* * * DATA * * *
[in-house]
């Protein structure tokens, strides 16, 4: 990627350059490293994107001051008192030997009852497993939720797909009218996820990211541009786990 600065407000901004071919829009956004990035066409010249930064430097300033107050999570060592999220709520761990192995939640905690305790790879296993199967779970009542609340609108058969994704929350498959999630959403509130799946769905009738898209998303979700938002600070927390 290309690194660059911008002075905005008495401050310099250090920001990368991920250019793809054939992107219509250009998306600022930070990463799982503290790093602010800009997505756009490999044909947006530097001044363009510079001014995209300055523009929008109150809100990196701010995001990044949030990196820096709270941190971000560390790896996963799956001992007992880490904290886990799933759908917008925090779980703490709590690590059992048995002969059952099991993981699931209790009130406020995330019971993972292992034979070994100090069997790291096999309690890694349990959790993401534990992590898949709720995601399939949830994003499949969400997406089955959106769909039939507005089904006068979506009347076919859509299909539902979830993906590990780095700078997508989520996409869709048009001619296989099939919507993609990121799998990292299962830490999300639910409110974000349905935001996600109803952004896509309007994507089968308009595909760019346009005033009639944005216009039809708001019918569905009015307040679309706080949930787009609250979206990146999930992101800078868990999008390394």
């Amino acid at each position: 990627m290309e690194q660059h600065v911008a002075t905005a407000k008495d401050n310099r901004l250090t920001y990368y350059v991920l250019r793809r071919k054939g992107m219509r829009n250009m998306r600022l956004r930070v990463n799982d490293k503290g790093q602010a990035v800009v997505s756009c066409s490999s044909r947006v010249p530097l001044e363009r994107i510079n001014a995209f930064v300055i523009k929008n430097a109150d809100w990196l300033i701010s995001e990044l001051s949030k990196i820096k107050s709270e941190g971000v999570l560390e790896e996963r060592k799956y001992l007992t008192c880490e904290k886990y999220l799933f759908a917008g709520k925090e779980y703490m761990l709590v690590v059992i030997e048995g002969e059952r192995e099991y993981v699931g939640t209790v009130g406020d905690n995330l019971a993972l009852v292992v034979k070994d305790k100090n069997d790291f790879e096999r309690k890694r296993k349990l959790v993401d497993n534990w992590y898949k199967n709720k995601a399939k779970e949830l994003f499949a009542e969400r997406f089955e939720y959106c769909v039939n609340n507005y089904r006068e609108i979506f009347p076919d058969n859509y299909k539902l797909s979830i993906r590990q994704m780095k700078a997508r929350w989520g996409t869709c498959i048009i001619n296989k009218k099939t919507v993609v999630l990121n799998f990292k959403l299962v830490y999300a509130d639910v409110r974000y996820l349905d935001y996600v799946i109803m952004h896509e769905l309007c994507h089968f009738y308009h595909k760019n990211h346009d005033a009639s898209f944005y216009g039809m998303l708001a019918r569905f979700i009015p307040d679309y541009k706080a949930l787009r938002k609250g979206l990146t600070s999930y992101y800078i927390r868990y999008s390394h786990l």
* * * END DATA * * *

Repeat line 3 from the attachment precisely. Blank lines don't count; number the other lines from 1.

């Amino acid at each position: 990627m290309e690194q660059h600065v911008a002075t905005a407000k008495d401050n310099r901004l250090t920001y990368y350059v991920l250019r793809r071919k054939g992107m219509r829009n250009m998306r600022l956004r930070v990463n799982d490293k503290g790093q602010a990035v800009v997505s756009c066409s490999s044909r947006v010249p530097l001044e363009r994107i510079n001014a995209f930064v300055i523009k929008n430097a109150d809100w990196l300033i701010s995001e990044l001051s949030k990196i820096k107050s709270e941190g971000v999570l560390e790896e996963r060592k799956y001992l007992t008192c880490e904290k886990y999220l799933f759908a917008g709520k925090e779980y703490m761990l709590v690590v059992i030997e048995g002969e059952r192995e099991y993981v699931g939640t209790v009130g406020d905690n995330l019971a993972l009852v292992v034979k070994d305790k100090n069997d790291f790879e096999r309690k890694r296993k349990l959790v993401d497993n534990w992590y898949k199967n709720k995601a399939k779970e949830l994003f499949a009542e969400r997406f089955e939720y959106c769909v039939n609340n507005y089904r006068e609108i979506f009347p076919d058969n859509y299909k539902l797909s979830i993906r590990q994704m780095k700078a997508r929350w989520g996409t869709c498959i048009i001619n296989k009218k099939t919507v993609v999630l990121n799998f990292k959403l299962v830490y999300a509130d639910v409110r974000y996820l349905d935001y996600v799946i109803m952004h896509e769905l309007c994507h089968f009738y308009h595909k760019n990211h346009d005033a009639s898209f944005y216009g039809m998303l708001a019918r569905f979700i009015p307040d679309y541009k706080a949930l787009r938002k609250g979206l990146t600070s999930y992101y800078i927390r868990y999008s390394h786990l």